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Windows XP Ram Limit - Page 3

post #21 of 100
@TELVM: Many thanks to you for pointing into the right direction with the link! Much appreciated!!!

I tested it on XP SP3 with the hal.dll from XP SP1 and it worked. Be careful I have not done a lot of tests, but connecting a USB stick worked.
Be advised that the link patches another location very near my patching location. But in my opinion the patch from the link only enables up to 16 GB RAM instead of mine which should enable 64 GB RAM.

For XP SP3 we patch the following offset in ntkrpamp.exe which enables all available RAM up to 64 GB:
- WinDbg "bp nt!MiPagesInLoaderBlock+0x5d" from
e0d73851 751b jne nt!MiPagesInLoaderBlock+0x7a (e0d7386e)
to
e0d73851 90 nop
e0d73852 90 nop
- IDA from
INIT:005D0851 jnz short loc_5D086E
to
INIT:005D0851 nop
INIT:005D0852 nop
- hex editor offset 0x1B2A51 from
75 1B
to
90 90

After ntkrpamp.exe is changed we have to do the following to replace the original kernel file:
- correct the checksum of ntkrpamp.exe with LordPE
- add /PAE switch to boot.ini
Do not omit this step otherwise we can not address the full RAM! This is necessary, because
we will use hal.dll from XP SP1.
- replace the original kernel file by the patched one:
- rename the file "C:\Windows\Driver Cache\i386\driver.cab" to "driver.cab_"
- rename the file "C:\Windows\Driver Cache\i386\sp3.cab" to "sp3.cab_"
- rename the file "C:\Windows\system32\ntkrnlpa.exe" to "ntkrnlpa.exe_"
- cancel the "Windows File Protection" message box and choose "Yes"
- copy the patched file ntkrpamp.exe to "C:\Windows\system32\ntkrnlpa.exe"
- cancel the "Windows File Protection" message box and choose "Yes"
- rename the file "C:\Windows\system32\hal.dll" to "hal.dll_"
- copy hal.dll from XP SP1 (internal file name halmacpi.dll) to "C:\Windows\system32\hal.dll"
- do not forget to add the boot.ini switch /PAE, otherwise we can not address the full RAM,
because we use hal.dll from XP SP1
- reboot

Again many thanks to TELVM for clearing things up!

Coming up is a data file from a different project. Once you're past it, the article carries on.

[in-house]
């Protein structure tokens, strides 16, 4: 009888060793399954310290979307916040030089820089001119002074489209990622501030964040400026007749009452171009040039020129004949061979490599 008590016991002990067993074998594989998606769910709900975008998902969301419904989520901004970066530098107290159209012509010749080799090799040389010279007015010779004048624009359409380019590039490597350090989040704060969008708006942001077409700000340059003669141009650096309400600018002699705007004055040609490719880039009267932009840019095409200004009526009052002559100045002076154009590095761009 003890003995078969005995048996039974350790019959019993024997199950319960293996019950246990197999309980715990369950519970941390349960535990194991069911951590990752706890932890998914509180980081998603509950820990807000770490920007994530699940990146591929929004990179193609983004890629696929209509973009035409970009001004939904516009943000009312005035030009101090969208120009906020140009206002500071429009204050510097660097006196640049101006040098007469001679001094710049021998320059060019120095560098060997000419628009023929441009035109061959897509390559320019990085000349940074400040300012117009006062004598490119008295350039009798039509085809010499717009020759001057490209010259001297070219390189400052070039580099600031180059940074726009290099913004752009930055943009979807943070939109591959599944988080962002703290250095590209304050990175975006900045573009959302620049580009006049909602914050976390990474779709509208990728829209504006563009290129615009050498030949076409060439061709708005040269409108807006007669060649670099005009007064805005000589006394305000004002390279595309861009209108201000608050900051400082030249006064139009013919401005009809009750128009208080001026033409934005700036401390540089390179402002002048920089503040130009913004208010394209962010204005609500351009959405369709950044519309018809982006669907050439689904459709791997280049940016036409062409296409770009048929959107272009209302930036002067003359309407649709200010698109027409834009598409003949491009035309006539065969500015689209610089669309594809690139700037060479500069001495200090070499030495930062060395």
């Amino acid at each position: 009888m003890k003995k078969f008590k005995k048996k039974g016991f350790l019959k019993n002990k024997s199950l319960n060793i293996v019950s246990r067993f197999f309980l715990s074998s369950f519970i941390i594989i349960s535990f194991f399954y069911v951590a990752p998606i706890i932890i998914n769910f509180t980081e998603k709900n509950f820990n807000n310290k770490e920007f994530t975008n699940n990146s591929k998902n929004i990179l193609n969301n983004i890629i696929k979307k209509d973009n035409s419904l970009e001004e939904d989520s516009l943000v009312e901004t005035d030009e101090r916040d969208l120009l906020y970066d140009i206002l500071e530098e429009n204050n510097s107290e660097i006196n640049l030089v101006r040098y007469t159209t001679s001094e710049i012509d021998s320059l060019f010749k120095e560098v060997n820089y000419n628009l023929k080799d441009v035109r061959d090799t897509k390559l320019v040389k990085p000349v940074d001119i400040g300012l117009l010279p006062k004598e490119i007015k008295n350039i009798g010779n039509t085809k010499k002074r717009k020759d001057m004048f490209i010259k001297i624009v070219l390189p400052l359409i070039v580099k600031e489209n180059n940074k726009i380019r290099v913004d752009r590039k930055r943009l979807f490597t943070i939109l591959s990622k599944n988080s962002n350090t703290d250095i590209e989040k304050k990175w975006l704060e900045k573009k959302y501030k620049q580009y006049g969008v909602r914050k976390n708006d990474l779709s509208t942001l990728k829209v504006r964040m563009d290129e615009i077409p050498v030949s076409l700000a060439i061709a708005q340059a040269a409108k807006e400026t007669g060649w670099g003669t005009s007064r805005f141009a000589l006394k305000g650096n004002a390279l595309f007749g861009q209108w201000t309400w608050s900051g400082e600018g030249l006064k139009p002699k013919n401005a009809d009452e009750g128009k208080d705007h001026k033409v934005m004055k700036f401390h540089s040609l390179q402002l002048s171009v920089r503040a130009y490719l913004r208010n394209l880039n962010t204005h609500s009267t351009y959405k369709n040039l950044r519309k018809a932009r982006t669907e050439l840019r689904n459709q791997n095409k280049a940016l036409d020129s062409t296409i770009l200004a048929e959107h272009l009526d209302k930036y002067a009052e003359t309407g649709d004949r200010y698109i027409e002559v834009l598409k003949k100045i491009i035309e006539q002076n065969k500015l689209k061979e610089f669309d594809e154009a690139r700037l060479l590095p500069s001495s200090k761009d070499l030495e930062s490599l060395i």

post #22 of 100
My pleasure thumb.gif .
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post #23 of 100
Only for completeness of this thread.

After intensive testing I found out that after applying the patch my external USB HDD does hang very often and looses power. This could hang the complete computer. It seems to be related to hal.dll from XP SP1. If we switch back to the hal.dll from XP SP3 and use a patched kernel the computer won't boot anymore. But if we switch back to hal.dll from XP SP3 and install VSuite Ramdisk without adding any ram disks the system boots up fine. By investigating further we see that the driver that seems to solve the problems is rxvstor.sys, this can be installed with rxvstor.inf and installs a new virtual SCSIAdapter device. If we install the included bus driver only, named rxvbus.sys, we get one or more exclamation marks in device manager on USB devices and the problem still persists. We could also install both drivers and it works, but only rxvstor.sys is needed really. The above was verified on two of my systems. To get the drivers simply install VSuite Ramdisk and look into the program folder. In the end I recommend to use Windows 2003 Server to support more memory on x86, because I do not know what other side effects the patch will have on XP SP3.
post #24 of 100
so nice i found this thread wink.gif
thanks for all the info.
preparing to upgrade hardware to ivy bridge platform and would like to use 8 gigs of ram instead of 4, as it's already maxing out even with my current pentium 4 system.

everything seems clear, just the part about correcting the checksum of ntkrpamp.exe with LordPE... how to do it?

thx,
post #25 of 100
Necroing again! Haha!

Nice this is of some help to you pranza!

- patch ntkrnlpa.exe
- start LordPE > press button "PE Editor" > choose ntkrnlpa.exe > Open > click on the question mark symbol besides the checksum edit control >
the checksum should change > press button "Save" > OK > close LordPE
post #26 of 100
Hi - I am trying to reproduce your success but I am having issues:

SYSTEM has 4GB

I am not able to reproduce the modifications you did, tried on GERMAN XP Professional SP3 Kernel.